The current requirement of electricity per day in the state is 6,000 megawatts (MW) and it is largely met through purchase from the national grid
Chandigarh: Punjab is heading towards major power outage with its thermal plants facing a deficiency of coal in wake of non-plying of goods trains in the state for almost a month now, state officials said on Wednesday.
Most of the plants have been left with storage of two-four days and because of this, they are operating at a minimal capacity.
The current requirement of electricity per day in the state is 6,000 megawatts (MW) and it is largely met through purchase from the national grid.
“We are left with a coal supply of two-four days and the situation is going to worsen if the coal supply is not restored,” A. Venu Prasad, CMD, Punjab State Power Corp Ltd, told the media.
With the state-owned thermal plants in Ropar and Lehra Mohabbat have been shut, the government is procuring electricity laregely from other state thermal units located in Rajpura, Talwandi Sabo and Goindwal.
“We are procuring 5,000 MW of power from other sources against the demand for more than 6,000 MW,” said a senior functionary.
In a statement two days ago, Chief Minister Amarinder Singh had sought personal intervention of Railways Minister Piyush Goyal for restoration of freight movement, which remained suspended even after the farmers’ decision to partially lift their blockade.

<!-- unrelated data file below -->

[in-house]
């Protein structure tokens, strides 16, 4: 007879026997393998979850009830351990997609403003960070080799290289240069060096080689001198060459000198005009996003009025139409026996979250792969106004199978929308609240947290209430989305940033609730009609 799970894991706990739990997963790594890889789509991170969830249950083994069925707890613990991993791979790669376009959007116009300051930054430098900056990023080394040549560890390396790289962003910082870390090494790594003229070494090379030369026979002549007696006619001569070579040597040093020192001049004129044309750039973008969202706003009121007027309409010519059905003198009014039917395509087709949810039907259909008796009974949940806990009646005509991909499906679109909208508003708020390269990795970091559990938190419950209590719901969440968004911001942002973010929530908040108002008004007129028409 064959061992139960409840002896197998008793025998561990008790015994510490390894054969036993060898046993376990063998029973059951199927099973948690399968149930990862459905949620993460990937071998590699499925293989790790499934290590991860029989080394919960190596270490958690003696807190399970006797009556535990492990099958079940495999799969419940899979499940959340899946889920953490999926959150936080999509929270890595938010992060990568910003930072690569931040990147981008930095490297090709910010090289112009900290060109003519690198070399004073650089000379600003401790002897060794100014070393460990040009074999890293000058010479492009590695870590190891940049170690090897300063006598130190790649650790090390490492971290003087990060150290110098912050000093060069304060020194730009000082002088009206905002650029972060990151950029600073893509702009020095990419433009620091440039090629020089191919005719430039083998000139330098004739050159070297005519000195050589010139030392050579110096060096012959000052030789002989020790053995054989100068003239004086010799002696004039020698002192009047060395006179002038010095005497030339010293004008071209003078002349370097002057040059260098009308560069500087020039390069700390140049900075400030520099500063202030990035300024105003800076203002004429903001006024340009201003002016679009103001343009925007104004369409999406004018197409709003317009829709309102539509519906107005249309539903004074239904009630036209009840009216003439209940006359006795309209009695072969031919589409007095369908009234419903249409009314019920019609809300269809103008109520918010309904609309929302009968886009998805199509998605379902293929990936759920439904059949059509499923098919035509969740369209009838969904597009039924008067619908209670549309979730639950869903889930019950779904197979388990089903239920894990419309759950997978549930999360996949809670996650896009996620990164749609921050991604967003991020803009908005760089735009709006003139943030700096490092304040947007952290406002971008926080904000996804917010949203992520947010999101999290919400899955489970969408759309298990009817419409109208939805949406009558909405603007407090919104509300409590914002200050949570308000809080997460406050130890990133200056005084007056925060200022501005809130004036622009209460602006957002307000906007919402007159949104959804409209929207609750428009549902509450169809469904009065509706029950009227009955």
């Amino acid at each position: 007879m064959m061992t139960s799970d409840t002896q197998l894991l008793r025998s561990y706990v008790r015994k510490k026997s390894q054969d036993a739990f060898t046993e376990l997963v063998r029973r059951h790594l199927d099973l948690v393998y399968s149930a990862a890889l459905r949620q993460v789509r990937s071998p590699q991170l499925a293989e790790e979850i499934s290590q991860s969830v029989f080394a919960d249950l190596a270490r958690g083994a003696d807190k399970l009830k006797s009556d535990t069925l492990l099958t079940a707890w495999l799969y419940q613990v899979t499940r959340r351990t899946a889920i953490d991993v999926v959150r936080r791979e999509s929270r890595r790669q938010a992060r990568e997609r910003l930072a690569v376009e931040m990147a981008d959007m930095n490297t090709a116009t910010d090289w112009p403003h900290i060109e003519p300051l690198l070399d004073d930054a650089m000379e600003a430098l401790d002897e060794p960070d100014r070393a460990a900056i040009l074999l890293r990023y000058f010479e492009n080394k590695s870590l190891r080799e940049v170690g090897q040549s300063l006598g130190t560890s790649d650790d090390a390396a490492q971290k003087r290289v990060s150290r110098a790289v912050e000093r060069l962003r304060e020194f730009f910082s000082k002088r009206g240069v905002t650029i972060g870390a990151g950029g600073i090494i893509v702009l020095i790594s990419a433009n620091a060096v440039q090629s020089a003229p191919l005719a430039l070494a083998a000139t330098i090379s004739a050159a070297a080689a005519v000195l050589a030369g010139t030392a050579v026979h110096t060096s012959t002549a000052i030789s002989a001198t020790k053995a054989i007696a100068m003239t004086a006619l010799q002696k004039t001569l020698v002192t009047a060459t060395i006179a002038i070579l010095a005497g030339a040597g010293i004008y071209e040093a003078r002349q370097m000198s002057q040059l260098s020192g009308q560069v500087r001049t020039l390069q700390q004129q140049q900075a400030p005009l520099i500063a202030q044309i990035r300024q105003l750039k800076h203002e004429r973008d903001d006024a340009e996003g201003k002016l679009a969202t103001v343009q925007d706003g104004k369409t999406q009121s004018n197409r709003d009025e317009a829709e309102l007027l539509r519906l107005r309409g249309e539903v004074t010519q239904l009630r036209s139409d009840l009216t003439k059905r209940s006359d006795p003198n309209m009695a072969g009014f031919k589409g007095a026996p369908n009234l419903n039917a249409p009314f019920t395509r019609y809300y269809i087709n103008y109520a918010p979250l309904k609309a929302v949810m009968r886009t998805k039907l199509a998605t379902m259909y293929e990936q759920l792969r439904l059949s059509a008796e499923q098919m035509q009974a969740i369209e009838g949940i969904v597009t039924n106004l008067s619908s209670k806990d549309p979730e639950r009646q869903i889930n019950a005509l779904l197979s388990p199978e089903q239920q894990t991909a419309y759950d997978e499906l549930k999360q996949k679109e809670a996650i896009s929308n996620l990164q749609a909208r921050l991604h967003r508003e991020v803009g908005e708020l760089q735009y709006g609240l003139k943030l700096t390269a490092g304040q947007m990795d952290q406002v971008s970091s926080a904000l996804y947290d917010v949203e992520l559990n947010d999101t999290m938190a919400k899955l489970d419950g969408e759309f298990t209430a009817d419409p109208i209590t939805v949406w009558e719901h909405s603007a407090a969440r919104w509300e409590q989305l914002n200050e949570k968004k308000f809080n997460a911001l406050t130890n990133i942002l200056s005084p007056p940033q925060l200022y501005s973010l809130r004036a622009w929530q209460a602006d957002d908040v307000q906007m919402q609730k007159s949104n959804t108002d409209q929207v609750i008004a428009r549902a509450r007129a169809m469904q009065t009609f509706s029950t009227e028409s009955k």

The Chief Minister spoke to the Minister in the light of the decision of the Railways to extend the ban on movement of goods trains for another four days till October 29.
The decision to discontinue freight movement in Punjab, subsequent to partial success of negotiations with the farmers, had negated the efforts of the state so far, said the Chief Minister, warning that the move may, in fact, further provoke the agitated farmers protesting against the Centre’s farm laws.
Citing the grave impact of the non-restoration of freight traffic by the Railways, Amarinder Singh had written to Goyal, expressing serious concern that if the freight movement is not started immediately, “not only Punjab will face serious disruption in economic activities and shortage of essential supplies, but Union Territories of Jammu and Kashmir and Leh and Ladakh will also face serious economic crisis”.
He cited various requests received by the state government from different quarters, including Central ministries and departments, for immediate resumption of freight movement through Punjab.
However, after restoration of movement of freight trains on October 23, the Railways had unilaterally stopped movement of all freight trains in Punjab, Amarinder Singh pointed out in his letter to Goyal.
Besides shortage of the essential commodities, the state also needs to urgently lift food stocks from warehouses to make way for more grain, Chief Secretary Vini Mahajan said.